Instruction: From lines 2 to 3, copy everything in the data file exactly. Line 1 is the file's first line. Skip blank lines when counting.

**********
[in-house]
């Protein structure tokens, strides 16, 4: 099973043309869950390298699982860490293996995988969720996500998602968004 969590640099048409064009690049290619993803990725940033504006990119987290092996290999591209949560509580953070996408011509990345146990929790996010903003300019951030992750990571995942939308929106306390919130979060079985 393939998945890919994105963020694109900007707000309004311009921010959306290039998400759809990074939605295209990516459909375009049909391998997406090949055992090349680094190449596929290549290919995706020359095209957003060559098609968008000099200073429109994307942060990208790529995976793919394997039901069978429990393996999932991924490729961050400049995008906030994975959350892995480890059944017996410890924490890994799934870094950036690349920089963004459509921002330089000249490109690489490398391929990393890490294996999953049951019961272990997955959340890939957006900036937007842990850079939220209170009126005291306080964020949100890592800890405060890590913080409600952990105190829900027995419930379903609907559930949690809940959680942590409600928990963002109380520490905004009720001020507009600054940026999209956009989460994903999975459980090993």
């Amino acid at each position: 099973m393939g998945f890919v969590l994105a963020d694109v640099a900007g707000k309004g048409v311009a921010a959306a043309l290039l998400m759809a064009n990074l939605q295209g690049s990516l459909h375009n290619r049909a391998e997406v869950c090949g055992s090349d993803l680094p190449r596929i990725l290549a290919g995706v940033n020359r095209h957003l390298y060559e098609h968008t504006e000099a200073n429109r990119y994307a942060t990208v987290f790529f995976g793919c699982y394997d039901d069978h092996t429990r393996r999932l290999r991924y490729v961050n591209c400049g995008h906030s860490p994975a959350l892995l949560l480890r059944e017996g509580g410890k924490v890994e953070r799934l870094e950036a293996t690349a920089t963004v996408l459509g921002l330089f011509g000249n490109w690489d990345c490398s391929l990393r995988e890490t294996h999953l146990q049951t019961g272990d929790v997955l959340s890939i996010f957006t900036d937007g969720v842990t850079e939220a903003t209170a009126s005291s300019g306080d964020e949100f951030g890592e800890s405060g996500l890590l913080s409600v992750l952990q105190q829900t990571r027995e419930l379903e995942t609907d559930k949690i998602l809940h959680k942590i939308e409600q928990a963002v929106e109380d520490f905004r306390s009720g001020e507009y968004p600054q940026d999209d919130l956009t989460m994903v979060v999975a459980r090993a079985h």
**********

């Protein structure tokens, strides 16, 4: 099973043309869950390298699982860490293996995988969720996500998602968004 969590640099048409064009690049290619993803990725940033504006990119987290092996290999591209949560509580953070996408011509990345146990929790996010903003300019951030992750990571995942939308929106306390919130979060079985 393939998945890919994105963020694109900007707000309004311009921010959306290039998400759809990074939605295209990516459909375009049909391998997406090949055992090349680094190449596929290549290919995706020359095209957003060559098609968008000099200073429109994307942060990208790529995976793919394997039901069978429990393996999932991924490729961050400049995008906030994975959350892995480890059944017996410890924490890994799934870094950036690349920089963004459509921002330089000249490109690489490398391929990393890490294996999953049951019961272990997955959340890939957006900036937007842990850079939220209170009126005291306080964020949100890592800890405060890590913080409600952990105190829900027995419930379903609907559930949690809940959680942590409600928990963002109380520490905004009720001020507009600054940026999209956009989460994903999975459980090993």
């Amino acid at each position: 099973m393939g998945f890919v969590l994105a963020d694109v640099a900007g707000k309004g048409v311009a921010a959306a043309l290039l998400m759809a064009n990074l939605q295209g690049s990516l459909h375009n290619r049909a391998e997406v869950c090949g055992s090349d993803l680094p190449r596929i990725l290549a290919g995706v940033n020359r095209h957003l390298y060559e098609h968008t504006e000099a200073n429109r990119y994307a942060t990208v987290f790529f995976g793919c699982y394997d039901d069978h092996t429990r393996r999932l290999r991924y490729v961050n591209c400049g995008h906030s860490p994975a959350l892995l949560l480890r059944e017996g509580g410890k924490v890994e953070r799934l870094e950036a293996t690349a920089t963004v996408l459509g921002l330089f011509g000249n490109w690489d990345c490398s391929l990393r995988e890490t294996h999953l146990q049951t019961g272990d929790v997955l959340s890939i996010f957006t900036d937007g969720v842990t850079e939220a903003t209170a009126s005291s300019g306080d964020e949100f951030g890592e800890s405060g996500l890590l913080s409600v992750l952990q105190q829900t990571r027995e419930l379903e995942t609907d559930k949690i998602l809940h959680k942590i939308e409600q928990a963002v929106e109380d520490f905004r306390s009720g001020e507009y968004p600054q940026d999209d919130l956009t989460m994903v979060v999975a459980r090993a079985h």